Are the suburbs turning purple and will that continue?
One of the more frustrating trends during the last four years in politics, mostly for us conservatives, is watching the suburbs trend less red. There are a few explanations for it, the most significant of which—hopefully—is Donald Trump.
I’m sure somebody, sometime will write about that phenomenon (or perhaps already has written about it) and its different explanations. But I want to focus on just one of the explanations, and probably a longer-lasting one at that: The people composing the suburbs are changing.
I’m sure plenty of folks think the mass numbers of people leaving many major cities in America take their voting tendencies with them. That is, somebody moving from Chicago to Carmel still votes in accordance with the general voting population of the place he or she just left (i.e., lived in Chicago, so must vote for progressives). And that might be so, at least to some extent. But what I’m more interested in, for these purposes, is the example of a friend of mine, who happens to be very liberal.
He and I met for coffee the morning after Ruth Bader Ginsburg died. He spent the first 10 minutes complaining about the Electoral College—how there hasn’t been a majority-elected Republican president since 1992 (save for 2004), but somehow Republicans have dominated Supreme Court picks, and that everything would be better if the GOP would just treat people like human beings. Quite wide-ranging.
A little more about this friend: He moved to Carmel not long ago and lives in a nice house, certainly a much nicer one than he could buy for the same money anywhere near downtown. His kids go to some of the best schools in the state. The standard of living is great and the amenities outstanding. And the low taxes! I should have alerted the city of Carmel that they should send someone to film a commercial for why people love Carmel, because my friend captured everything people like about Carmel.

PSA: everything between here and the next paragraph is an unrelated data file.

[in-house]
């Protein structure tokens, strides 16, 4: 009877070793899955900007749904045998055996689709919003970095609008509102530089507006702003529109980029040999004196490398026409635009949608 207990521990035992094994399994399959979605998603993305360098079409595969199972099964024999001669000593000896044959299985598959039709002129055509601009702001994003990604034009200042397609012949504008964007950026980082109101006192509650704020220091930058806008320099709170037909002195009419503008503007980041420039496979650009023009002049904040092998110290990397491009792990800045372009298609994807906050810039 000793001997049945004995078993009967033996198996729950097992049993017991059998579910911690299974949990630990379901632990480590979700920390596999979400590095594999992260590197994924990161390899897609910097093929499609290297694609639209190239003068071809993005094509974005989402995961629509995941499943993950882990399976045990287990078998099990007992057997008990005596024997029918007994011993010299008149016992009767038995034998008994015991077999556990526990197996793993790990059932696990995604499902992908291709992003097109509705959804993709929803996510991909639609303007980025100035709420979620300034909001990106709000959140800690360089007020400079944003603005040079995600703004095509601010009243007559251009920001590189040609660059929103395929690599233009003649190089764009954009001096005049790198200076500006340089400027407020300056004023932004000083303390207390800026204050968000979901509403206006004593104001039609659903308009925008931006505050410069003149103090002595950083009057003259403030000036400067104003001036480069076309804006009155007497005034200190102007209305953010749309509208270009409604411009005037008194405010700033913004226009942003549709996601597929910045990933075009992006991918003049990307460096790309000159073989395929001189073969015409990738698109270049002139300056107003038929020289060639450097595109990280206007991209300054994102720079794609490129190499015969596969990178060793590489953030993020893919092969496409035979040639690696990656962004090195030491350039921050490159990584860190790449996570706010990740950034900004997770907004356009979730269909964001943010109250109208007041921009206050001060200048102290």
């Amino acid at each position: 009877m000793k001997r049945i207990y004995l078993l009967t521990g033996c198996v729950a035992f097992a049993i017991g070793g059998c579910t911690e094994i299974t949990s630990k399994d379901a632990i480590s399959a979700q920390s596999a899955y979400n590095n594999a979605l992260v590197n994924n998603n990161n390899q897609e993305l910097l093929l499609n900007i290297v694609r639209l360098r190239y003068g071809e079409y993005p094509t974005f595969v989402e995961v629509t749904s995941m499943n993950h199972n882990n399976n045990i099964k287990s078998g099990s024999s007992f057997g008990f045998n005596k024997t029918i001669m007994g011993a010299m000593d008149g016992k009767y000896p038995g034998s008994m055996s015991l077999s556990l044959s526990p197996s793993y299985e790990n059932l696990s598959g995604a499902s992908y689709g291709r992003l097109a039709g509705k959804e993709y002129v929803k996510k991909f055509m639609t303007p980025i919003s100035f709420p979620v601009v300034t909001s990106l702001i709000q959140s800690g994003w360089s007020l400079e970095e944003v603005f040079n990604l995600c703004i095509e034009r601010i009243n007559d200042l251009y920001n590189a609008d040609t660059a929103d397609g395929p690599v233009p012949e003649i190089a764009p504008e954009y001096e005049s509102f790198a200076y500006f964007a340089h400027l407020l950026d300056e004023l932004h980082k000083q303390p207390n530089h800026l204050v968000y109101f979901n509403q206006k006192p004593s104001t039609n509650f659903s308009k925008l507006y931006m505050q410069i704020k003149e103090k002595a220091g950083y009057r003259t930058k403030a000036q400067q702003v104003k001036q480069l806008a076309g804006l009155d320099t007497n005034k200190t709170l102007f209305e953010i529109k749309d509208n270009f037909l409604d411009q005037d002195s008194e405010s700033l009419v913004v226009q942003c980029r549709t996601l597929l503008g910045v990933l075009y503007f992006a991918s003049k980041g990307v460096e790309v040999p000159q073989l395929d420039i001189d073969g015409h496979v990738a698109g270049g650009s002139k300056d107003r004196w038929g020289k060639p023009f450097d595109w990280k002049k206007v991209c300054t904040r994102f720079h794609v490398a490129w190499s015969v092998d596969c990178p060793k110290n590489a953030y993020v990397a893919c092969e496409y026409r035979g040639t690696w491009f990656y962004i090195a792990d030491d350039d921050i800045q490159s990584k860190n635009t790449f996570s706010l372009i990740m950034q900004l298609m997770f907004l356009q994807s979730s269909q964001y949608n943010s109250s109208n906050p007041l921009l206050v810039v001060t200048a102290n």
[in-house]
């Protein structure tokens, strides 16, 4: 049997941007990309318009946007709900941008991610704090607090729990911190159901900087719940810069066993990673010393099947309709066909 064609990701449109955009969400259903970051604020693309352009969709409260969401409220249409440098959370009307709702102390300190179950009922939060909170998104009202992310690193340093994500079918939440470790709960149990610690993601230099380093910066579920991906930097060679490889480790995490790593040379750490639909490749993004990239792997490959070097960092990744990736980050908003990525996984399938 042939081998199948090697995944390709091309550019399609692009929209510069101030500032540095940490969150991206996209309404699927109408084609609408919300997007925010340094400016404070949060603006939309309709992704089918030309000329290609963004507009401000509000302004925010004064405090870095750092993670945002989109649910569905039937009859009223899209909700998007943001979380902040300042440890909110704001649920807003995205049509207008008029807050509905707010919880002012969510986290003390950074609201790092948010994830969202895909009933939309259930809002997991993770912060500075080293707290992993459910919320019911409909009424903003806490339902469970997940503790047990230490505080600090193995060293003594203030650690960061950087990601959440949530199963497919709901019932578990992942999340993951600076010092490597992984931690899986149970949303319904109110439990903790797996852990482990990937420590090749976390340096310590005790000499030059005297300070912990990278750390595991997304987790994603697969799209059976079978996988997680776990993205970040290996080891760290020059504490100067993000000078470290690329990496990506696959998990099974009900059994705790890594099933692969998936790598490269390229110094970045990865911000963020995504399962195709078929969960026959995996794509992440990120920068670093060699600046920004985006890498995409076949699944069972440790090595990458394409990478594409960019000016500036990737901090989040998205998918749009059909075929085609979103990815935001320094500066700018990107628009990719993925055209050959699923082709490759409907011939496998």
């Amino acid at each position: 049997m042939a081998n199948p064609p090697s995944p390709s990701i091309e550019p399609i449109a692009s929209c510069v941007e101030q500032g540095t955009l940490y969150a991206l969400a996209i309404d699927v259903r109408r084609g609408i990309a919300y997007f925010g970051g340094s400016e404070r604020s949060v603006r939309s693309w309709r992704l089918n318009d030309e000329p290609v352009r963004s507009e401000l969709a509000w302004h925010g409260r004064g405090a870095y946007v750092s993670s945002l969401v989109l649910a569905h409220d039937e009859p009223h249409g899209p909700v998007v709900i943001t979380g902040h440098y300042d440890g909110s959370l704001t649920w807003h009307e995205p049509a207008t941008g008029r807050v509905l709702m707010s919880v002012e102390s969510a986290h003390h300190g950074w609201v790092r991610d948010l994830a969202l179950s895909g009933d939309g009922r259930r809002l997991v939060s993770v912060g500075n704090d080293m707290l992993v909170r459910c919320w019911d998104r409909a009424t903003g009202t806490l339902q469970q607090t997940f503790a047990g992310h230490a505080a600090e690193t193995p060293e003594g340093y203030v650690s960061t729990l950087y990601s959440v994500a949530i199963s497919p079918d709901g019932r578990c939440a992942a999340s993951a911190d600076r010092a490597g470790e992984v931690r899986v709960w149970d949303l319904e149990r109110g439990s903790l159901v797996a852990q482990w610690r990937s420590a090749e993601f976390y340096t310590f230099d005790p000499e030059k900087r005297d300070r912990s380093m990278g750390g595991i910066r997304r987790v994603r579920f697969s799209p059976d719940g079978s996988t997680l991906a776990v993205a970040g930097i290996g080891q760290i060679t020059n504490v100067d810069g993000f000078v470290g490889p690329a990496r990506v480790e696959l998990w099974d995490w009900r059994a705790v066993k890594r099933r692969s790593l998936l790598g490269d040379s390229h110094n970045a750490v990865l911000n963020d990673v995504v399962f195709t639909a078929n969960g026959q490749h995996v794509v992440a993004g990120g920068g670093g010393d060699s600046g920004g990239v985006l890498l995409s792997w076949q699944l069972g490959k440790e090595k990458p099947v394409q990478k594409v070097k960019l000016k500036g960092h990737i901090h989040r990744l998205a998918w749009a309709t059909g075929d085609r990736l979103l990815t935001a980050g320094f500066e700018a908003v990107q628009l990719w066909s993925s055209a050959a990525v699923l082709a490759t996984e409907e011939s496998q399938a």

And yet, I can virtually guarantee that he has never voted for a single Republican. Ever. As he finished singing Carmel’s praises, I said, “So what you’re saying is, you really appreciate 50 years of exclusively Republican control?”
I have my fair share of problems with the GOP. No question about that. But people like my friend—smart, and no doubt well-intentioned—must assume that Carmel and the other suburbs simply popped into being exactly like they are.
They, of course, did not. The suburbs have continually improved as a combined result of smart policies and good government, but also because of the generally older and wealthier people moving to them. (What was Churchill’s quote about being old and a liberal?) A self-perpetuating cycle, so to speak. For instance, when my dad was in high school, East 116th Street in Fishers was a gravel road, and the only commercial life was Archer’s Meats. How times have changed. And improved.
All of that being said, Republicans are not off the hook. It may well be the case that the suburbs are turning more purple, and every effort should be made to contrast Republican leadership and policies with those of the Democrats.
It remains to be seen whether Democratic gains in the suburbs are a flash in the pan or symbolize some large-scale shift in American politics. It seems somewhat hard to fathom that large swaths of those living the American dream would support the likes of The Squad and other progressives so intent on destroying it.•
Parr is a student at the Indiana University Robert H. McKinney School of Law in Indianapolis and is executive director of the Indiana Young Republicans and president of the IU McKinney Federalist Society. Send comments to firstname.lastname@example.org.
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